Tuesday, September 07, 2004

I AM VERY SORRY TO REPORT THE DEATH OF WILLIAM MCKANE, Emeritus Professor of Hebrew and Oriental Languages at the University of St. Andrews. Professor McKane was a prolific and world-class Old Testament scholar, a Fellow of the British Academy, and he also served at one time as Principal of St. Mary's College. He passed away on Saturday. Two of his best known works are his commentaries on Proverbs (OTL) and Jeremiah (ICC). He retired long before I came to St. Andrews, but I did see him now and again and have met his wife, Agnes. My condolences to her, the rest of his family, and his many friends in St. Andrews and elsewhere. Requiescat in pace.

I've had a cold today and have been at home, mostly sleeping. But I expect to be back at it tomorrow.

UPDATE (9 September): More on Professor McKane here.

Monday, September 06, 2004

ANGELS GALORE: Tim Spaulding's Angels on the Web site collects more than 800 references to and images of angels. It includes an angels resources page for Judaism.

(Click on the image to enlarge it.)

Also, have a look at Tim's main Isidore of Seville page, which has links collections on various areas of history, religion, and other topics, including Cleopatra on the Web, Alexander the Great on the Web, Ancient Astrology and Divination on the Web, and The Complete Petra.

Sunday, September 05, 2004

BNTC CONTINUED: Here are a few photos of the event.

Thursday evening. L to R: Mark Goodacre and his two postgraduates, Catherine Smith and Helen Ingram. Catherine and Helen were relieved not to be running the program this year, but, alas, Catherine was suffering from a miserable cold this time around.

By the way, Catherine tells me that the Open Text Project is alive and well and tagged Greek texts are steadily being produced and will be placed on the Web in due course. Excellent news.

I'm sure Mark will have lots to say about the Seminar on Mel Gibson's The Passion of the Christ. I was chairing the Second Temple Judaism & NT Seminar at the time, so I'm looking forward to his report.

Bart Ehrman gives his plenary address. John Barclay of Durham University chairs.

The other plenary addresses were by Bishop Tom Wright and Professor Judith Lieu. Wright spoke in defense of the "new perspective" on Paul (i.e., based on the work of E. P. Sanders's Paul and Palestinian Judaism) and, intriguingly, if I understood him correctly, called for a reconsideration of the genuiness of the letters to the Ephesians and Colossians. Lieu's paper is hard to summarize, but she spoke on the importance of both ancient literacy and ancient orality for understanding ancient literature such as the New Testament.

Professor Jimmy Dunn reminisces at the New College banquet on Friday evening. (Sorry this is so grainy: the room wasn't brightly lit.)

Dr. Helen K. Bond has been extremely productive this year: she has produced a book on Caiaphas and a daughter, Katriona Sophia, pictured with Helen here. I got to hold Katriona too!

Many thanks to Helen and to Professor Larry Hurtado, who together organized the conference, and to New College postgraduate Paul Middleton (and to a number of other NC pgs whose name I didn't catch), who kept things running smoothly. The BNTC is to be held in Liverpool next year on 1-3 September.

Saturday, September 04, 2004

IRAQI JEWISH ARCHIVE UPDATE: The Lebanon Daily Star has some details that are new to me in the article "Israel tallies up compensation claims by Iraq's Jews":
It appears that many of the manuscripts, Torah scrolls and books were confiscated from synagogues and libraries after the mass exodus of the Iraqi Jewish community in 1950-51. Most went to Israel. With the permission of the interim Iraqi Culture Ministry, the Coalition Provisional Authority had the water-damaged documents shipped to Texas, whereupon they were freeze dried and sent to the US National Archives and Records Administration in Washington for restoration and preservation. Archives officials are presently seeking between $1.5 million to $3 million in donations to further the restoration work. The final disposition of the documents remains an open question.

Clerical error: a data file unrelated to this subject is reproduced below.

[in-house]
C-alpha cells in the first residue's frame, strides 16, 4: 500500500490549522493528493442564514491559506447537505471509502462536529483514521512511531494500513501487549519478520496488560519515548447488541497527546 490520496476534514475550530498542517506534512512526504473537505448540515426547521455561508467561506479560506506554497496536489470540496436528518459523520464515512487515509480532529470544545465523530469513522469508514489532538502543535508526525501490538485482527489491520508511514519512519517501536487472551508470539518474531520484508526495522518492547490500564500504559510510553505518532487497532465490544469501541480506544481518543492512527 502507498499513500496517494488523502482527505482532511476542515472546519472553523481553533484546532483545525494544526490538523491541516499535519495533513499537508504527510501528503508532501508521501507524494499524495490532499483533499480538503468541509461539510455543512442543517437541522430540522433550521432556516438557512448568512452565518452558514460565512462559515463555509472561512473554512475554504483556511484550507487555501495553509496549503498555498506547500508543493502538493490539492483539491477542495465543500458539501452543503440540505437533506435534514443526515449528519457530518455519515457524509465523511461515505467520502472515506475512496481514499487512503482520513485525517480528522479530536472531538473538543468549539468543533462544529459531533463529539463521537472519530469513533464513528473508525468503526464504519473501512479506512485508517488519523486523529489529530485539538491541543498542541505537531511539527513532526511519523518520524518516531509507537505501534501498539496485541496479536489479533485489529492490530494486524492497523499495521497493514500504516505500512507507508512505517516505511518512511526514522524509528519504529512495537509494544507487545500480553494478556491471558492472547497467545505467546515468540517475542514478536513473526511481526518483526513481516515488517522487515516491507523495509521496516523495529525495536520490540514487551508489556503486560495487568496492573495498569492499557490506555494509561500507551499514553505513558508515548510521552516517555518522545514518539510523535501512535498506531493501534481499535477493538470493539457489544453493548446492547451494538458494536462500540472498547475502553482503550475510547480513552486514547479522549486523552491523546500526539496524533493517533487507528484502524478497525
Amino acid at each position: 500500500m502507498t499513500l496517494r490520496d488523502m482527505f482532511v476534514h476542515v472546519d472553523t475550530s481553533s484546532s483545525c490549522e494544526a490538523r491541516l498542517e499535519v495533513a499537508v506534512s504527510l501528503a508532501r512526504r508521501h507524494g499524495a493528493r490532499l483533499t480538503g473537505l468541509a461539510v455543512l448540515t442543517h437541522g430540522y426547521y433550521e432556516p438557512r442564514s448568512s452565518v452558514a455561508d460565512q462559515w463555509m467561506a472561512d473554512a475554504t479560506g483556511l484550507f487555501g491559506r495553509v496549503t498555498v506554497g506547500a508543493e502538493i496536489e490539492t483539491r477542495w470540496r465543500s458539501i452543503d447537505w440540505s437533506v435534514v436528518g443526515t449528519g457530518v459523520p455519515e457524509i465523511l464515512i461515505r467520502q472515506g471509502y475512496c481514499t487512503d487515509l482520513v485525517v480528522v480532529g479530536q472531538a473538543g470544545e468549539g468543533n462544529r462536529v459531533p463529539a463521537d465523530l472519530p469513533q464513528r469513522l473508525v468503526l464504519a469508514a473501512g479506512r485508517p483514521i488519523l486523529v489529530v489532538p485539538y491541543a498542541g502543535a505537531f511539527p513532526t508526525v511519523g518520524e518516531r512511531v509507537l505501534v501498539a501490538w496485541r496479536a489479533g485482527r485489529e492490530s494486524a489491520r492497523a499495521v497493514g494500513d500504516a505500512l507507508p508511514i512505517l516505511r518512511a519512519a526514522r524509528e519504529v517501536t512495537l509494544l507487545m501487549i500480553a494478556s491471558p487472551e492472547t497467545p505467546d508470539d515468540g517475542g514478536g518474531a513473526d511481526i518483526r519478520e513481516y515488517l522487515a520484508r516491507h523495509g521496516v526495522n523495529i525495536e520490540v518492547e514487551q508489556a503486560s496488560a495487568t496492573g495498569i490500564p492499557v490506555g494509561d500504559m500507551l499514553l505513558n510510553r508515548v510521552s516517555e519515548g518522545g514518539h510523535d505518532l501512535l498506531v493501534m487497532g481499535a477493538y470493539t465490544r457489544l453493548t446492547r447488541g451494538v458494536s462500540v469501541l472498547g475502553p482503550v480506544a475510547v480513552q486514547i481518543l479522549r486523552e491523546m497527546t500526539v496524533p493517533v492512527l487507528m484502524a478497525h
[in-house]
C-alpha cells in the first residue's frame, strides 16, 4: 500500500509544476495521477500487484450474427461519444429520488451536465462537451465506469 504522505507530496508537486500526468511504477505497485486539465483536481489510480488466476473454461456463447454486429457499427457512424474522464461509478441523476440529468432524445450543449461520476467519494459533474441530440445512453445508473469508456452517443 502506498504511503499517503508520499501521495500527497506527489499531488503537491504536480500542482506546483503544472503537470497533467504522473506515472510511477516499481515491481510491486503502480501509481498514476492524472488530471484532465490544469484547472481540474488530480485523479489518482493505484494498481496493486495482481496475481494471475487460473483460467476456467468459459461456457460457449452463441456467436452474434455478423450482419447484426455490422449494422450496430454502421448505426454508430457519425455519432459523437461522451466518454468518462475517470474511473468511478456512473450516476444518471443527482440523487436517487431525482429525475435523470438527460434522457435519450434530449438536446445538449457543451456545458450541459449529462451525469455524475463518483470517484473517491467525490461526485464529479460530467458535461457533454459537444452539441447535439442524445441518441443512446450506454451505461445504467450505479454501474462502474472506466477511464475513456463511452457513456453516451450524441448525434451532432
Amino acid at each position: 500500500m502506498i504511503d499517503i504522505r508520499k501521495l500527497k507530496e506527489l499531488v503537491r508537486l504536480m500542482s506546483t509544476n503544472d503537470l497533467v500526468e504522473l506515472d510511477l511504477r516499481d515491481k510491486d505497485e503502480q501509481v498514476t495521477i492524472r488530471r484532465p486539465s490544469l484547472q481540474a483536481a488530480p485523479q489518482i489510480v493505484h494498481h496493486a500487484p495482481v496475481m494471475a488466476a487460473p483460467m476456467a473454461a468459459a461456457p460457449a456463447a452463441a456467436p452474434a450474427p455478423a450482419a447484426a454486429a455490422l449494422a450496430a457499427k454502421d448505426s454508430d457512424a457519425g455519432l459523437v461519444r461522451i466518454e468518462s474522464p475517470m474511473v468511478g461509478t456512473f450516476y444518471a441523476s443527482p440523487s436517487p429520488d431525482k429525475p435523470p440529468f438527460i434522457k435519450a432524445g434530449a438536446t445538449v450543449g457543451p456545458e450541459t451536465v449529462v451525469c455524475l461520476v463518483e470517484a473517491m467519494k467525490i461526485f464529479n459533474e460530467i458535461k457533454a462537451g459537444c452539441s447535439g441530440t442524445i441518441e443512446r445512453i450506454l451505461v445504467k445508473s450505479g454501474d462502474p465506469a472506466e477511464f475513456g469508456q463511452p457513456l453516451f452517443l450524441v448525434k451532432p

The Americans also discovered documents in the General Intelligence headquarters basement relating to Jewish property in and around Baghdad, property that had been sequestered by the Iraqi government beginning in 1951, during the mass emigration. The Israeli government has long campaigned to have the value of Jewish property abandoned in the Arab world deducted from any compensation the Israelis may one day pay to Palestinian refugees for the property they abandoned in Israel in 1948. Indeed, Israeli Diaspora Affairs Minister Natan Sharansky asked the Americans in 2003 to look for anything relating to Iraq's Jewish community after conquering the country.

After the property records were discovered in Baghdad, the State Department in late May 2004 passed along to Sharansky 800 black-and-white photocopies of the Arabic-language documents. After translation, they will be turned over to the Israeli Justice Ministry, whose director-general, Aharon Abramovitz, co-chairs the Israeli government's Compensation Committee for Jews Who Left Arab States. The Justice Ministry maintains an archive of 12,000 files dealing with property claims of Jewish immigrants from Arab countries and Iran. The unit responsible for this archive was first established in 1969, disbanded in the early 1990s, and recently revived.
I'M HOME. Got in late this afternoon. I'll try to post some thoughts on and photos of the conference in the next day or two.

UPDATE: Jeepers. Mark Goodacre started blogging the conference from the Edinburgh airport (here and here). The Ehrman lecture was the academic high point for me as well. One comment on it: the sentence that stuck with me the most was something along the lines of "Texts rarely constrain readings; they more often enable them." This is a good point. Adoptionists, Gnostic, and orthodox Christians could all read the Gospel of Luke and get their own theology out of it (perhaps in part because Luke wasn't himself a very systematic thinker). But texts do, of course, constrain readings in some ways too. The path that gets readers to the place they want can be straight and narrow, or winding and full of brambles, and, especially in the latter case, it can lead to all sorts of interesting side paths and dead ends. One can watch this happening in, say, New Testament exegesis of the Jewish scriptures or in rabbinic midrash. (I'm not disagreeing with Bart's statement, just drawing out other aspects of the problem.)